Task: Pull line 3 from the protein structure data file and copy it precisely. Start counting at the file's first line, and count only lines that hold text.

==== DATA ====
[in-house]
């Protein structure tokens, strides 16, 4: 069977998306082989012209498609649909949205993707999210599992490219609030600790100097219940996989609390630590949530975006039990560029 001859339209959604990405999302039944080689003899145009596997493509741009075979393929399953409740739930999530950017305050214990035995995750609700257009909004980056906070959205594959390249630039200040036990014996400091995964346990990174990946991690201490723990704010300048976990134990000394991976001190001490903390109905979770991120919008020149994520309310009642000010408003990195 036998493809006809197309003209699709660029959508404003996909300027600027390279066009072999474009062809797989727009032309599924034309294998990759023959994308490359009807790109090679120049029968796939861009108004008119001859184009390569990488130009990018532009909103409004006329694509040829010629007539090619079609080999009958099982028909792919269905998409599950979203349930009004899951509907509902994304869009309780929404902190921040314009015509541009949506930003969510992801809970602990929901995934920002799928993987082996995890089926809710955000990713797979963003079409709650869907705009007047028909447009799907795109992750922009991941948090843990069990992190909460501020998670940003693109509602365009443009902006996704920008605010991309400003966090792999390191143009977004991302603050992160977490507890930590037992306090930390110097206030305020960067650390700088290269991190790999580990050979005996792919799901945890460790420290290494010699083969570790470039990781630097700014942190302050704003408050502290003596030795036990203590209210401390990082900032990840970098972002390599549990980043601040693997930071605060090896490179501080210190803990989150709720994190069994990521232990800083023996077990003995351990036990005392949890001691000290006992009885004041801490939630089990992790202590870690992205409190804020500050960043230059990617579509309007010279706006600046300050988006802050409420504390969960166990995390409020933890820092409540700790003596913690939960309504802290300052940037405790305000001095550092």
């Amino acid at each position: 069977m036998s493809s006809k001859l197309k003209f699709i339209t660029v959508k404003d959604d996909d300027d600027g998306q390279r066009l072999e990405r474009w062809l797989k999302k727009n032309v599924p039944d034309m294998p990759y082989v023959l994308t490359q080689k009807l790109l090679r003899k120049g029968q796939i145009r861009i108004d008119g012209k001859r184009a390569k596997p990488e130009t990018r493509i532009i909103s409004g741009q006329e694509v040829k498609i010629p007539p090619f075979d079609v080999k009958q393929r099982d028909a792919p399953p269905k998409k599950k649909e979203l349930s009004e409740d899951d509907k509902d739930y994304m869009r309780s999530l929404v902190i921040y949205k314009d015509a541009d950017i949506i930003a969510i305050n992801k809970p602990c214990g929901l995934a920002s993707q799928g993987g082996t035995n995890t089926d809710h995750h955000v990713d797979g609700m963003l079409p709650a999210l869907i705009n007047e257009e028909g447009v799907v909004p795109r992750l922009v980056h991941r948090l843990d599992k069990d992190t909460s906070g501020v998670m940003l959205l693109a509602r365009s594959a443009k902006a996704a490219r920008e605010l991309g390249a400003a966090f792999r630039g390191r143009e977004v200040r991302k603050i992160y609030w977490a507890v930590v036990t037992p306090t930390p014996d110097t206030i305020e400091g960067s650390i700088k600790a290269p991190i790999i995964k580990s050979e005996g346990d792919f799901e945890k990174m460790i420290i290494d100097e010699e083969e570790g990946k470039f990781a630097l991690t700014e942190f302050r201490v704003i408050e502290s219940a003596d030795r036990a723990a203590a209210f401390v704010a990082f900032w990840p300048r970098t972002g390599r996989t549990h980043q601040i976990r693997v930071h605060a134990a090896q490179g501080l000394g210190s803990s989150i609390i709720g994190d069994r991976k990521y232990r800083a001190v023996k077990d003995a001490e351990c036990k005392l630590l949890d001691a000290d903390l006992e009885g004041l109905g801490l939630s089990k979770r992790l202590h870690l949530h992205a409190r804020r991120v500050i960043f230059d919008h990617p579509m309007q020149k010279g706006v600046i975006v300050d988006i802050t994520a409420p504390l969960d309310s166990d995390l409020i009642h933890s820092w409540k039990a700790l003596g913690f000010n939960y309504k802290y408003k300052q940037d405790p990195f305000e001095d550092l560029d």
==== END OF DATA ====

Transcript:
């Amino acid at each position: 069977m036998s493809s006809k001859l197309k003209f699709i339209t660029v959508k404003d959604d996909d300027d600027g998306q390279r066009l072999e990405r474009w062809l797989k999302k727009n032309v599924p039944d034309m294998p990759y082989v023959l994308t490359q080689k009807l790109l090679r003899k120049g029968q796939i145009r861009i108004d008119g012209k001859r184009a390569k596997p990488e130009t990018r493509i532009i909103s409004g741009q006329e694509v040829k498609i010629p007539p090619f075979d079609v080999k009958q393929r099982d028909a792919p399953p269905k998409k599950k649909e979203l349930s009004e409740d899951d509907k509902d739930y994304m869009r309780s999530l929404v902190i921040y949205k314009d015509a541009d950017i949506i930003a969510i305050n992801k809970p602990c214990g929901l995934a920002s993707q799928g993987g082996t035995n995890t089926d809710h995750h955000v990713d797979g609700m963003l079409p709650a999210l869907i705009n007047e257009e028909g447009v799907v909004p795109r992750l922009v980056h991941r948090l843990d599992k069990d992190t909460s906070g501020v998670m940003l959205l693109a509602r365009s594959a443009k902006a996704a490219r920008e605010l991309g390249a400003a966090f792999r630039g390191r143009e977004v200040r991302k603050i992160y609030w977490a507890v930590v036990t037992p306090t930390p014996d110097t206030i305020e400091g960067s650390i700088k600790a290269p991190i790999i995964k580990s050979e005996g346990d792919f799901e945890k990174m460790i420290i290494d100097e010699e083969e570790g990946k470039f990781a630097l991690t700014e942190f302050r201490v704003i408050e502290s219940a003596d030795r036990a723990a203590a209210f401390v704010a990082f900032w990840p300048r970098t972002g390599r996989t549990h980043q601040i976990r693997v930071h605060a134990a090896q490179g501080l000394g210190s803990s989150i609390i709720g994190d069994r991976k990521y232990r800083a001190v023996k077990d003995a001490e351990c036990k005392l630590l949890d001691a000290d903390l006992e009885g004041l109905g801490l939630s089990k979770r992790l202590h870690l949530h992205a409190r804020r991120v500050i960043f230059d919008h990617p579509m309007q020149k010279g706006v600046i975006v300050d988006i802050t994520a409420p504390l969960d309310s166990d995390l409020i009642h933890s820092w409540k039990a700790l003596g913690f000010n939960y309504k802290y408003k300052q940037d405790p990195f305000e001095d550092l560029d």